CNN Features Voluntourism Again

It’s that time of the year for the mandatory alternative spring break article, interesting though how its about domestic volunteering and not international travel this year.

FYI – Better Homes & Gardens’ March issue has a whole story on international voluntourism in the back as does Delta’s in flight mag.

(CNN) — This spring break, thousands of college students will ditch the bars and the beaches to do something more meaningful with their vacation time.

Brad Vonck (bottom, left) and other student volunteers worked with the Cherokee Nation in Stilwell, Oklahoma.

Brad Vonck is one of them. A sophomore at the University of Illinois, Vonck will travel to San Juan, Texas, in a group of 13 students to volunteer with La Union del Pueblo Entero, an organization that helps strengthen the communities and lives of farm workers and their families.

“Learning about different cultures is very important to me,” Vonck said. “I like to engage in different areas of life that I don’t really understand.”

Every year, more and more college students, like Vonck, are choosing to spend their valuable time off from school participating in “alternative spring break” programs — community service-based opportunities dealing with the most pressing issues of the day, including hunger and homelessness, disaster relief and global warming.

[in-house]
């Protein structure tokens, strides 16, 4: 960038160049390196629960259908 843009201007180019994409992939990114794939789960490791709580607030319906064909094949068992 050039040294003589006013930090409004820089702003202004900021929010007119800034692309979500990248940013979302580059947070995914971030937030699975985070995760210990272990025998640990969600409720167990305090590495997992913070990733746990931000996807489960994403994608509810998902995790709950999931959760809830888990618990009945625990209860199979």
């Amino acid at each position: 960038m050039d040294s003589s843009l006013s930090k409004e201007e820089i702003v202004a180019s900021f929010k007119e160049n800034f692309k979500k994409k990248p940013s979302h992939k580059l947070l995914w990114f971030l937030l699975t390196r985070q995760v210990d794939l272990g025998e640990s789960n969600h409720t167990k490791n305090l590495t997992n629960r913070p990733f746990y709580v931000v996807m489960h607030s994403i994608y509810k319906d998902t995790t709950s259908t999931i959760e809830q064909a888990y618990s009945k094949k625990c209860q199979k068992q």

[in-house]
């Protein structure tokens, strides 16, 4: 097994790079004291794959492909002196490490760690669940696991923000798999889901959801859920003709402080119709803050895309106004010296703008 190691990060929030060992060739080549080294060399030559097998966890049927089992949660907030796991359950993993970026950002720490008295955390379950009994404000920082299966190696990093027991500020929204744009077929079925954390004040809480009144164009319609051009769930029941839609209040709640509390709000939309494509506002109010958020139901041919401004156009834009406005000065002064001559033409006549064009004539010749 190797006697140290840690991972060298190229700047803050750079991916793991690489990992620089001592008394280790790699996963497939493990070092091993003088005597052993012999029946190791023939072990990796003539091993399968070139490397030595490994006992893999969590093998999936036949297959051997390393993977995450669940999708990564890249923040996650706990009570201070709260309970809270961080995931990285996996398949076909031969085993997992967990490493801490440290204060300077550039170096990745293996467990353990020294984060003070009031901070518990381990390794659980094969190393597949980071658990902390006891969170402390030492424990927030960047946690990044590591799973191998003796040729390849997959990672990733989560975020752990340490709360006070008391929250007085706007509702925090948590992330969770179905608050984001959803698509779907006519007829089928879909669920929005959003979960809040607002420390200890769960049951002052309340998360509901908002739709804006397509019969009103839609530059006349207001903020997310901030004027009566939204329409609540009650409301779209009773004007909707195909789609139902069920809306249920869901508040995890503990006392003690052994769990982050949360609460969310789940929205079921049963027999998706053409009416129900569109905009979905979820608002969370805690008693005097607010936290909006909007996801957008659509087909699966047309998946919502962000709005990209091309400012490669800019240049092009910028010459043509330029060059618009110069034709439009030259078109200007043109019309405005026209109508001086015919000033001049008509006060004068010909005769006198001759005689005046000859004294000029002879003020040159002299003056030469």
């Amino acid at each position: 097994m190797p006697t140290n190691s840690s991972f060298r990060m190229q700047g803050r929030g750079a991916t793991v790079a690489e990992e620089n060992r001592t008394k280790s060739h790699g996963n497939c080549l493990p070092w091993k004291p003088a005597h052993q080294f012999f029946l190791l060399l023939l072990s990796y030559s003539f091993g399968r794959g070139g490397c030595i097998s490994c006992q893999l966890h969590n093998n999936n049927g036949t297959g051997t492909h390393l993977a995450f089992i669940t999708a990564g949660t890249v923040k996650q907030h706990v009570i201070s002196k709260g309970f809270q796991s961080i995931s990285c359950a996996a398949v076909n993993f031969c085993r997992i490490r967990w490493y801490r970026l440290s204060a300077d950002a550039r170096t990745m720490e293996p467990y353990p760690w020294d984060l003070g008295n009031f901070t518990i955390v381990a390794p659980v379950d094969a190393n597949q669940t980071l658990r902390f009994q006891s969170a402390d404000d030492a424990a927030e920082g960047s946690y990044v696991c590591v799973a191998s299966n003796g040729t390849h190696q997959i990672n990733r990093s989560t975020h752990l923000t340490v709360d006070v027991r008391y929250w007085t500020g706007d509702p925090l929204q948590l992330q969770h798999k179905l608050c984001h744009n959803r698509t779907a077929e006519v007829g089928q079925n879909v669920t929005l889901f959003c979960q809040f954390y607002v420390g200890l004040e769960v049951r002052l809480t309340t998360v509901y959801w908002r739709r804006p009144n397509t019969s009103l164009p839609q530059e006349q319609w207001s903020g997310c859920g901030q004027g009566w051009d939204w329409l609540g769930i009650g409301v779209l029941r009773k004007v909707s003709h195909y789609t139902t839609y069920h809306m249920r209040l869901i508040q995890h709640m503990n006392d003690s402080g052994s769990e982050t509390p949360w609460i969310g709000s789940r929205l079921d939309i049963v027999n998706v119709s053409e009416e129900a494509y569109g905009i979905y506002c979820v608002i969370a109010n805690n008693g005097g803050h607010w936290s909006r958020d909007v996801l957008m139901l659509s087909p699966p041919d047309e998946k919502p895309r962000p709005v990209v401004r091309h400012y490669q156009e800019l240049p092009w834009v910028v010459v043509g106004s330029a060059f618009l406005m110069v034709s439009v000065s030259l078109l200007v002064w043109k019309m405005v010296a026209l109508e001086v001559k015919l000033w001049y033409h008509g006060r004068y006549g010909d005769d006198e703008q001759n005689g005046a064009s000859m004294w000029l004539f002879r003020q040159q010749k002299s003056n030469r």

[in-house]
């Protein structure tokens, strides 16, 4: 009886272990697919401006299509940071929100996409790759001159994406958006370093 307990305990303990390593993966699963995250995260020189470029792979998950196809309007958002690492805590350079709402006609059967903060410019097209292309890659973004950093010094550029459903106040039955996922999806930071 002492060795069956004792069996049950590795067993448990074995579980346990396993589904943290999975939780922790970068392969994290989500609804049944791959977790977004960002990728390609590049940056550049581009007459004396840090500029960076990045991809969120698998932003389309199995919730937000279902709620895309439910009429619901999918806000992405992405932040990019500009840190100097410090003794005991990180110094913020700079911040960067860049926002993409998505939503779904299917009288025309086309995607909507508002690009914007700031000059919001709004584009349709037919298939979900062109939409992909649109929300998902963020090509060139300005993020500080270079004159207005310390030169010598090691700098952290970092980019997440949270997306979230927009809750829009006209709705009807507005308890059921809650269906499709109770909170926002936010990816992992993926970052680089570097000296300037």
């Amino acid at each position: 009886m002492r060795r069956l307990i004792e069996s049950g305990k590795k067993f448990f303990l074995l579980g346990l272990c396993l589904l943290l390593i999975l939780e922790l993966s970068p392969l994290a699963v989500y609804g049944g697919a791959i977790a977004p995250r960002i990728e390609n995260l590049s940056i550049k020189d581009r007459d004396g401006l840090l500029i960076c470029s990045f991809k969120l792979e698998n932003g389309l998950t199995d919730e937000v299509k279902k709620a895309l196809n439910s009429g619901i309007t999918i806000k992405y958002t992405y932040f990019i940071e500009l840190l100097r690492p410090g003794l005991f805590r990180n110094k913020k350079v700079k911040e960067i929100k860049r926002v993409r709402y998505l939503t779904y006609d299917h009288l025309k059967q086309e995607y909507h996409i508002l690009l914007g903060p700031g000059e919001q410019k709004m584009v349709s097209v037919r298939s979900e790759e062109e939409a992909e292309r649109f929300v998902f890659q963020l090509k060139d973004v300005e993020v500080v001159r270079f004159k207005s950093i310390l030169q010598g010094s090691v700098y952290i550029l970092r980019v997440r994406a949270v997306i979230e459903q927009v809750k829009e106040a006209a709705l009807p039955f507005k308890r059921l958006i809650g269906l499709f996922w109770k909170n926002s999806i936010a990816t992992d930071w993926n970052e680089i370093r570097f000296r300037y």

“If you can name a social issue, then students are doing trips around it,” said Jill Piacitelli, executive director of Break Away, an organization that trains and helps colleges across the United States promote alternative break programs.

For the past six years, these programs have been growing in popularity among college students. Break Away estimated that this year, nearly 65,000 students will participate in its alternative break programs, an 11 percent increase from 2008.

“It’s a student-led social movement. … This is a group that very much wants to be involved in the world around them,” Piacitelli said of the volunteers. “They’re solution-oriented. They want to innovate and lead and involve their peers.”

The average domestic trip costs around $250 or $300, Piacitelli said, which includes “housing, travel, social activities, food and often a donation to the community.”

Many university programs offer financial aid and the option to raise money to help pay for trips. “It is rare that anyone who wants to go on a trip cannot go,” Piacitelli said. The affordability is part of the reason why so many students return for second or third trips.


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